CBP seizes a combined total of $124k in unreported currency from travelers at Dulles airport.

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Last week, U.S. Customs and Border Protection (CBP) seizure of three currency reporting violations resulted in a total seizure of over $124,000. The three violations included:

1. CBP seizure of $83,093 from a traveler to Ghana
2. CBP seizure of $23,082 from travelers arriving from Colombia
3. CBP seizure of $18,519 from a traveler to Pakistan

As you may or may not know, any traveler entering or departing the US must declare $10,000 or more in currency or monetary instruments. A common misconception among travelers is any declared value will be taxed – however, CBP will NOT tax any money reported. CBP will however, seize all unreported currency or monetary instruments over $10,000.

If you have had your hard earned money seized by customs while entering or departing the United States, call experienced money seizure attorney, David Hsu for immediate help – 832.896.6288, or by email at dhsu@givensjohnston.com.

Boston CBP Officers find $10k in cash sewn into arriving passenger’s pants.

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According to a CBP Public Affairs media release – on January 18, 2018, U.S. Customs and Border Protection (CBP) at Logan International Airport seized more than $29,000 in undeclared currency from a traveler arriving on a flight from Israel.

The traveler (a U.S. Citizen), initially told CBP he was carrying $7,000 for him and an additional $7,000 for a friend. A subsequent baggage examination resulted in a finding of about $18,000 total. Upon even further inspection (which will always happen), CBP found an additional $10,000 sewn into the pockets of the pants belonging to the traveler.

As a general rule, travelers can carry as much cash and other forms of currency into and out of the United States as long as all amounts greater than $10,000 are reported on a U.S. Treasury Department financial form (FinCen 105 form).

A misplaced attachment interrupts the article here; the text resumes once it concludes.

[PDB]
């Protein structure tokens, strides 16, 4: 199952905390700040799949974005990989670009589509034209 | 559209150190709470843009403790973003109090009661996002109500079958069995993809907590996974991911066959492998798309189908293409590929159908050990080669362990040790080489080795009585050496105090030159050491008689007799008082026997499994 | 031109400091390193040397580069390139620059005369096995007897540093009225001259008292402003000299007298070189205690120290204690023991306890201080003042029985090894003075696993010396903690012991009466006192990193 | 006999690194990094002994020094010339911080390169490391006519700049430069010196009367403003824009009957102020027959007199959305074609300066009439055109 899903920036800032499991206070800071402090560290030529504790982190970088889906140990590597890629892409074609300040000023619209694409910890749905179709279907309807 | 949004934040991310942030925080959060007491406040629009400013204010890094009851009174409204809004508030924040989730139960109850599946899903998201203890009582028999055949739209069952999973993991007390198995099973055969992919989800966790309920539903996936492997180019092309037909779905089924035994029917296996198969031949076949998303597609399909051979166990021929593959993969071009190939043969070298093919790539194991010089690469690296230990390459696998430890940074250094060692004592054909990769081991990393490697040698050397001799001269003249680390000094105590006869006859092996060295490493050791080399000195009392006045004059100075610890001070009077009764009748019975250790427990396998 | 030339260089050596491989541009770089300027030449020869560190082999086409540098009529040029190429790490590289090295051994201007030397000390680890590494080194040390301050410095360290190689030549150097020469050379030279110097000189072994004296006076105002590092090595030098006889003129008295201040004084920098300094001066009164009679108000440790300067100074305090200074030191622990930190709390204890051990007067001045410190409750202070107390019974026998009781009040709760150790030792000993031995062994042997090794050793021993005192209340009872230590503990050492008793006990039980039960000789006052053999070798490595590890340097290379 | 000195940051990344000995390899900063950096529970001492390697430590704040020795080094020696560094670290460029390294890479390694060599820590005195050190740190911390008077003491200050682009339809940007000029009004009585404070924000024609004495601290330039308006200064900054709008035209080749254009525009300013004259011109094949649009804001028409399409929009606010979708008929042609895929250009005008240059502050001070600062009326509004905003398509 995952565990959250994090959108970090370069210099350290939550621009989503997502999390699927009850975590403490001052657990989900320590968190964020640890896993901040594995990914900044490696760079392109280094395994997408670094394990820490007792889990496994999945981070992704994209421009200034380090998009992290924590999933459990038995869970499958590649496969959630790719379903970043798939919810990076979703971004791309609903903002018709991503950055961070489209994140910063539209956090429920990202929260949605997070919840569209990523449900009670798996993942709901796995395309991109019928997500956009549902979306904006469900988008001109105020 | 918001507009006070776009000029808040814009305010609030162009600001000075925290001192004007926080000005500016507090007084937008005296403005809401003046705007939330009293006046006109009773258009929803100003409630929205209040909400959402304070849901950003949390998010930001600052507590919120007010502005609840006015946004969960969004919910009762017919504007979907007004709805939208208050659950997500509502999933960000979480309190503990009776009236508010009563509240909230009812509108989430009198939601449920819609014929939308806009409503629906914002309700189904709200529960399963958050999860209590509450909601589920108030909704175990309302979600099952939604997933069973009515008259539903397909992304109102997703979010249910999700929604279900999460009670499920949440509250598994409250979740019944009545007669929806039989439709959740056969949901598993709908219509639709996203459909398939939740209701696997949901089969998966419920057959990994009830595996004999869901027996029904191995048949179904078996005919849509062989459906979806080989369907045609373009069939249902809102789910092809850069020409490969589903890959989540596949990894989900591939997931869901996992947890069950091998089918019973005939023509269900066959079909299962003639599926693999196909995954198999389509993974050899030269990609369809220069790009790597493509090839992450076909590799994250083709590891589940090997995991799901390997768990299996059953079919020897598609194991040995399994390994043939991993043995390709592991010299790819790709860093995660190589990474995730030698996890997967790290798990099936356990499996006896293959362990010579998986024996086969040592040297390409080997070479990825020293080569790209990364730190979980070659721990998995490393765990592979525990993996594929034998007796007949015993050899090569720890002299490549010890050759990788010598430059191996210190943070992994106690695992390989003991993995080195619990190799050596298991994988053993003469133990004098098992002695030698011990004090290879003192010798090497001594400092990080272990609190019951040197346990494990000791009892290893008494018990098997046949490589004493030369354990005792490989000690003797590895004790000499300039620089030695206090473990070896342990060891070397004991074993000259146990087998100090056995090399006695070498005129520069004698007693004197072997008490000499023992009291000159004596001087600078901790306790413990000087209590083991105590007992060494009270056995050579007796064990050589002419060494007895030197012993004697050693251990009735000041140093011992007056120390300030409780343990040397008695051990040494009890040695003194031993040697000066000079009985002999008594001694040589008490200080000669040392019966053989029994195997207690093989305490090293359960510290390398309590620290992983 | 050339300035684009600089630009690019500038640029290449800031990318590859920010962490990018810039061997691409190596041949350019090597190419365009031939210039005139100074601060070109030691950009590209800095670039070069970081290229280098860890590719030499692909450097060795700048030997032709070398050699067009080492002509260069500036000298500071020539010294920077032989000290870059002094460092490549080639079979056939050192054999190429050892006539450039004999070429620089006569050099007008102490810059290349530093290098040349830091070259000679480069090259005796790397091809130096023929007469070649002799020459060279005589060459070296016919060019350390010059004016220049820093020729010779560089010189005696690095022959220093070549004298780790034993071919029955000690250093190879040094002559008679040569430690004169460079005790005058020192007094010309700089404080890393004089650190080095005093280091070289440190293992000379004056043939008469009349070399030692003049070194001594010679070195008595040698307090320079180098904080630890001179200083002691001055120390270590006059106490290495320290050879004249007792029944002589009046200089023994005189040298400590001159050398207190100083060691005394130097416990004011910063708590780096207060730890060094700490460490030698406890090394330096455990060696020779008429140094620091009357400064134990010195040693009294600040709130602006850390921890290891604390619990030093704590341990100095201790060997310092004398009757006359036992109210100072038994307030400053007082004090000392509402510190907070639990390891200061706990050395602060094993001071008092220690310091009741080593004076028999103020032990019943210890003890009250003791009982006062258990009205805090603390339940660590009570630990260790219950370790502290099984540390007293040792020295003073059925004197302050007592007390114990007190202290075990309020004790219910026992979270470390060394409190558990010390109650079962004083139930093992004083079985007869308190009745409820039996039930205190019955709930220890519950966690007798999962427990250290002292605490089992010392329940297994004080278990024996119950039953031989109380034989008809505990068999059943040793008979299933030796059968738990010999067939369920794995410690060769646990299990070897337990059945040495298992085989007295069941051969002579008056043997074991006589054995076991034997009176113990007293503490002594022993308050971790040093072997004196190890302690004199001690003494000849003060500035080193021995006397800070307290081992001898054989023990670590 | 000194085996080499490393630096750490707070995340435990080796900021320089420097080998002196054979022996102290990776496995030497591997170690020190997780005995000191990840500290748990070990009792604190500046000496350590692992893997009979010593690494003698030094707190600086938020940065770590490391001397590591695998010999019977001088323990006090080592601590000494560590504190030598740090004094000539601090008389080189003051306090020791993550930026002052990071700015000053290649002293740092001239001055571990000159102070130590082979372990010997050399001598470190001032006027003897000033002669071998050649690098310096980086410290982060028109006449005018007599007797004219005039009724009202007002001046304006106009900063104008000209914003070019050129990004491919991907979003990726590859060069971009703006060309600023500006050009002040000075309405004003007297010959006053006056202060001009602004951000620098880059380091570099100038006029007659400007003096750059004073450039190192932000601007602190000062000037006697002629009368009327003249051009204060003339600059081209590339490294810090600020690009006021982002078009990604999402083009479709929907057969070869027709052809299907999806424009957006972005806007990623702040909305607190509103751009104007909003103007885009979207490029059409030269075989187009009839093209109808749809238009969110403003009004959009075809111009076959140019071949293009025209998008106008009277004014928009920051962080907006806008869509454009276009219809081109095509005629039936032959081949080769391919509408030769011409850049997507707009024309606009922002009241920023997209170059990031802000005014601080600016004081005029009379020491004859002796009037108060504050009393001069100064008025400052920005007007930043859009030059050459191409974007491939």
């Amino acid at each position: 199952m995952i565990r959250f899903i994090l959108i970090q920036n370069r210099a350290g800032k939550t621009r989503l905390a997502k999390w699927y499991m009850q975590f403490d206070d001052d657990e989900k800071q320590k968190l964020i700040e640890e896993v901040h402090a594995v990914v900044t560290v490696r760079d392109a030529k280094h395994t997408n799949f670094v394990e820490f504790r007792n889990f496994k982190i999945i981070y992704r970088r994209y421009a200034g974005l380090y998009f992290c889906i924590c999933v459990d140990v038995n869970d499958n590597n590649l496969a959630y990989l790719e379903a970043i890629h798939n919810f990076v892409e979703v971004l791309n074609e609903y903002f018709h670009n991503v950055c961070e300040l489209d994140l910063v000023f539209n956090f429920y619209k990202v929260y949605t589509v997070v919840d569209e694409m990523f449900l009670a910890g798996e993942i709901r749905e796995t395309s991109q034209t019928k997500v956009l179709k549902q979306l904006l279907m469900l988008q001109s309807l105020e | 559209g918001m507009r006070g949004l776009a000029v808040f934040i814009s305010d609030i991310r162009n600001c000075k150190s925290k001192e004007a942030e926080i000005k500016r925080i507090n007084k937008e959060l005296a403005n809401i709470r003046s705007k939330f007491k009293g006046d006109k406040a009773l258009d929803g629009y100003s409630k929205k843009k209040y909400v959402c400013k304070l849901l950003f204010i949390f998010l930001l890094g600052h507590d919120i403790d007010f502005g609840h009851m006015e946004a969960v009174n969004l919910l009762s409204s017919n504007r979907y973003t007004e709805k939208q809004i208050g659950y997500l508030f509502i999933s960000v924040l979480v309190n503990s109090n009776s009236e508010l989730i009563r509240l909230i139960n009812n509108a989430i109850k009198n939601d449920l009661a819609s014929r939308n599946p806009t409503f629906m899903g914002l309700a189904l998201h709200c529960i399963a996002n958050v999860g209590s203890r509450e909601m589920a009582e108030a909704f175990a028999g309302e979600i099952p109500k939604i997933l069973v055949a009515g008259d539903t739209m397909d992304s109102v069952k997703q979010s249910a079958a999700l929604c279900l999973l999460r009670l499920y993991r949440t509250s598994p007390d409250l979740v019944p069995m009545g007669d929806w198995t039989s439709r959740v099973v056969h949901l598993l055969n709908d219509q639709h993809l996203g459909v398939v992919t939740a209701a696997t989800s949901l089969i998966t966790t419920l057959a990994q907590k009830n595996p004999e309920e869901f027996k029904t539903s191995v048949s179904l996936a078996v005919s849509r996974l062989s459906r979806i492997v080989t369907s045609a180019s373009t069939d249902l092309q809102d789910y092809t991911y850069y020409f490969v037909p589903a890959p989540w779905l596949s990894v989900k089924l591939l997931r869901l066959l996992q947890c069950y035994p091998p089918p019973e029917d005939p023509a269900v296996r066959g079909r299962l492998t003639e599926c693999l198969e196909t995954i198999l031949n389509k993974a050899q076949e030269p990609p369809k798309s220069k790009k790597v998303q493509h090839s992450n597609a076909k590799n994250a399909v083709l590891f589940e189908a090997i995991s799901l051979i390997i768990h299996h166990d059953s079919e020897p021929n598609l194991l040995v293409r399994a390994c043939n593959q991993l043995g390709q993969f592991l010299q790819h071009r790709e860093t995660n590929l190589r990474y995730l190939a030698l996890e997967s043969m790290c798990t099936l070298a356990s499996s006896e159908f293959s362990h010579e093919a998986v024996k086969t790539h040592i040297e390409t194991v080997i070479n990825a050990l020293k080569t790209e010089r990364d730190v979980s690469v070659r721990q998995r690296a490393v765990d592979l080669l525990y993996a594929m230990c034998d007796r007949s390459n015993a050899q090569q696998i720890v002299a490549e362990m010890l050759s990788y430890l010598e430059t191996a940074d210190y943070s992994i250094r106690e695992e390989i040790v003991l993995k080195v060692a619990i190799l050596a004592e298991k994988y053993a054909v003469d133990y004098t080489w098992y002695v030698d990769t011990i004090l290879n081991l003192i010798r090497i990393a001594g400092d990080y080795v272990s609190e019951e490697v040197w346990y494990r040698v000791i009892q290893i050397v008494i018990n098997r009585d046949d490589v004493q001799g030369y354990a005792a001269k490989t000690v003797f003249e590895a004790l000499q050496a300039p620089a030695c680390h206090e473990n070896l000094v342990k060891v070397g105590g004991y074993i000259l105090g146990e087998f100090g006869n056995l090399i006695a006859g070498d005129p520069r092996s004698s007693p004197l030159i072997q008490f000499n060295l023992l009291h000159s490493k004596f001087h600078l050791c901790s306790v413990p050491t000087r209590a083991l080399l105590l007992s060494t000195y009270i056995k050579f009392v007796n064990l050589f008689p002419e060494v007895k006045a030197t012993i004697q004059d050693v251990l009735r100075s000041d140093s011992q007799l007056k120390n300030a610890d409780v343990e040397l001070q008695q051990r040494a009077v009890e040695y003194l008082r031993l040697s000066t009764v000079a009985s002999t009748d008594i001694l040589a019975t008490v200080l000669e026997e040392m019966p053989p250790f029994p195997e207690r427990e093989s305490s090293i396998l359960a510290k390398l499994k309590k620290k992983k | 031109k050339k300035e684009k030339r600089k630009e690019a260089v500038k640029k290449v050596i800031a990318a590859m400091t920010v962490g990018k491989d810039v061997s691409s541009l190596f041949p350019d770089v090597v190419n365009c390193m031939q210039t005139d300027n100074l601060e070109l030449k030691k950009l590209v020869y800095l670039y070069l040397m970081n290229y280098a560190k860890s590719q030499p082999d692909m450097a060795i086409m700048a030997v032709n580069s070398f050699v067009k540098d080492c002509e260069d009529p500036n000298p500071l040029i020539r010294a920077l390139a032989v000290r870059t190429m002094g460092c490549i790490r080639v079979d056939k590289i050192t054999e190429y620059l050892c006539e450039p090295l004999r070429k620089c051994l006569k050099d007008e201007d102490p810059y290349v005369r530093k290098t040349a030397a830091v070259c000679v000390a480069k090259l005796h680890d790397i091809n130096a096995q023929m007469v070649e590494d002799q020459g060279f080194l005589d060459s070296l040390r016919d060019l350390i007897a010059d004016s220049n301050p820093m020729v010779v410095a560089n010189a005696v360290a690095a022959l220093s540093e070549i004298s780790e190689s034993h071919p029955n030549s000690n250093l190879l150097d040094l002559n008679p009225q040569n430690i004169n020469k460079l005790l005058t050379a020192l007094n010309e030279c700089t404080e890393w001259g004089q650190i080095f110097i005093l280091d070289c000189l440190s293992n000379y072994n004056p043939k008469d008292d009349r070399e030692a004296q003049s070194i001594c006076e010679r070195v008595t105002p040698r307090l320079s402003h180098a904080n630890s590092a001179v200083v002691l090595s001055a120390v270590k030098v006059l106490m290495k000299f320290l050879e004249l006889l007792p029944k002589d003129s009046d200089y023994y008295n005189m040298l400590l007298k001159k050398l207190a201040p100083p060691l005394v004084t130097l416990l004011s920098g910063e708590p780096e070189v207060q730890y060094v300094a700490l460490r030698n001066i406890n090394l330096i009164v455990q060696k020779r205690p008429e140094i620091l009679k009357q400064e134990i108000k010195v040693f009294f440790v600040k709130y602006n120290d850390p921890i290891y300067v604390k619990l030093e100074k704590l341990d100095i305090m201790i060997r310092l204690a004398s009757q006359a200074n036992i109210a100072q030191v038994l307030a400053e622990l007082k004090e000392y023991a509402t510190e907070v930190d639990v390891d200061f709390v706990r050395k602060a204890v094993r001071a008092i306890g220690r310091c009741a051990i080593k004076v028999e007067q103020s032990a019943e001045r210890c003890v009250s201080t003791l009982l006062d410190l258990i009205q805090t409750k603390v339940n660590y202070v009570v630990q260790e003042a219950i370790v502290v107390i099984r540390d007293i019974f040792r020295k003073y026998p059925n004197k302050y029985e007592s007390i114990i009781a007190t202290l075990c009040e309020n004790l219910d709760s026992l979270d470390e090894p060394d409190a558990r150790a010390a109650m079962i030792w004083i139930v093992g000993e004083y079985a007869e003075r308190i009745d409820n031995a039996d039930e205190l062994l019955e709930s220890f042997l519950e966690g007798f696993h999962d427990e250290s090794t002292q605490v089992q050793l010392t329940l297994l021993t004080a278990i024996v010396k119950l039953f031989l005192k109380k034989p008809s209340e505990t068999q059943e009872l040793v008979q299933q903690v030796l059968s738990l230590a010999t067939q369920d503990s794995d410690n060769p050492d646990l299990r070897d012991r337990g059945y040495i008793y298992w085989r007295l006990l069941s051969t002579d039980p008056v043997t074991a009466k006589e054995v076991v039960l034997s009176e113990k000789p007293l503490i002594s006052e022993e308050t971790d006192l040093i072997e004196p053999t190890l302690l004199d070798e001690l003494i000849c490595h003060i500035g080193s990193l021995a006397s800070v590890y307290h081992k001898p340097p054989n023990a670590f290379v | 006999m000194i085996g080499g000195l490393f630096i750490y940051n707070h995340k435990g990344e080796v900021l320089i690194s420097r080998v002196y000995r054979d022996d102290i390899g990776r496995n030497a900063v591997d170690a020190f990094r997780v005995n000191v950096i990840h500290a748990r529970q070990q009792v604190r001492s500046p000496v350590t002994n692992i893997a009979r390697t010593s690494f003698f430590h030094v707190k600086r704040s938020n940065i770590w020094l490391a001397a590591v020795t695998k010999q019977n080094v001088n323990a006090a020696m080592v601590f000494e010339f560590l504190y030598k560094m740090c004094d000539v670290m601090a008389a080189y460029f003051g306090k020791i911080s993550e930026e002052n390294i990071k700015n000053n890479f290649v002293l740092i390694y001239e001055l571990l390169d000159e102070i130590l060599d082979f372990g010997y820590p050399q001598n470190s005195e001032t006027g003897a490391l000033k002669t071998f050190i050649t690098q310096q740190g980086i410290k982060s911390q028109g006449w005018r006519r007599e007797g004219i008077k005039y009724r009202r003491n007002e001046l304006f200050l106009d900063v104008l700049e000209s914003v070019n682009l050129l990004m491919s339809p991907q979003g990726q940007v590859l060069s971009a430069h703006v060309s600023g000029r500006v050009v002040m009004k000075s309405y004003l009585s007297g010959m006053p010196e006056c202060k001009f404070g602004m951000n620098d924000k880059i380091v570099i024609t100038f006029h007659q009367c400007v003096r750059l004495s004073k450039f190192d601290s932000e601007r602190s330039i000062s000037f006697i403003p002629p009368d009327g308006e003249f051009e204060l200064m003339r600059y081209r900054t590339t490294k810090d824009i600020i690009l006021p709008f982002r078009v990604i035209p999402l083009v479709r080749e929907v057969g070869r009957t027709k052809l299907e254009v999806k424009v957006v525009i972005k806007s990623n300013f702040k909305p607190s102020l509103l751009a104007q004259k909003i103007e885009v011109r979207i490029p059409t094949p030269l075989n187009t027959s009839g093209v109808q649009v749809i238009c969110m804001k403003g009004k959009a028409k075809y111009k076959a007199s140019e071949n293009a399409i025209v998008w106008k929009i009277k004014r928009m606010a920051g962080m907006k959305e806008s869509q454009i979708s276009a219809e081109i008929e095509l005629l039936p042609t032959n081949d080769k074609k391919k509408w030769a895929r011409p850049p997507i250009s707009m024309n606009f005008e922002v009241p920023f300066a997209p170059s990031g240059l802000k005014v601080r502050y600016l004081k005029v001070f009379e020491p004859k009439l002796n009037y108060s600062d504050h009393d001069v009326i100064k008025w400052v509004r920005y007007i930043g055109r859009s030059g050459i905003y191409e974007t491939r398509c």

Unfortunately for this traveler, how the money was concealed and the subsequent seizure means he will have to petition CBP to get back his money.

If you or anyone you know has had currency seized at an airport, seaport, or any other port of entry by CBP, call David Hsu at 832.896.6288 or email dhsu@givensjohnston.com for immediate assistance. Certain time limitations apply so call 832.896.6288 for a free consultation and to start getting your money back.

 

CBP seizes $110,000 in money from travelers going to Taiwan.

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According to a CBP Public Affairs release on December 12, 2017, U.S. Customs and Border Protection (CBP) officers at George Bush Intercontinental Airport in Houston (IAH) seized over $110,000 USD from a couple flying from Houston (IAH) to Taipei (TPE).

International travelers leaving or entering the US can carry an unlimited amount of money must report any currency (checks, cash, money orders, etc.) in any denomination (USD, Euro, Yen, RMB, NTD, etc.) over $10,000.

The travelers subject of the December 12th press release reported $50,000 to CBP but a subsequent search resulted in a total finding of $110,204. The money was seized by CBP and the travelers departed to Taiwan.

The press release also indicates that CBP seizes approximately $289,609 in undeclared or illicit currency each day at the various air, land, and sea ports of entry into the United States.

If you or anyone you know has had money seized at any airport, border crossing or seaport while entering or leaving the US, contact David Hsu at 713.932.1540 or by email at dhsu@givensjohnston.com for a free consultation.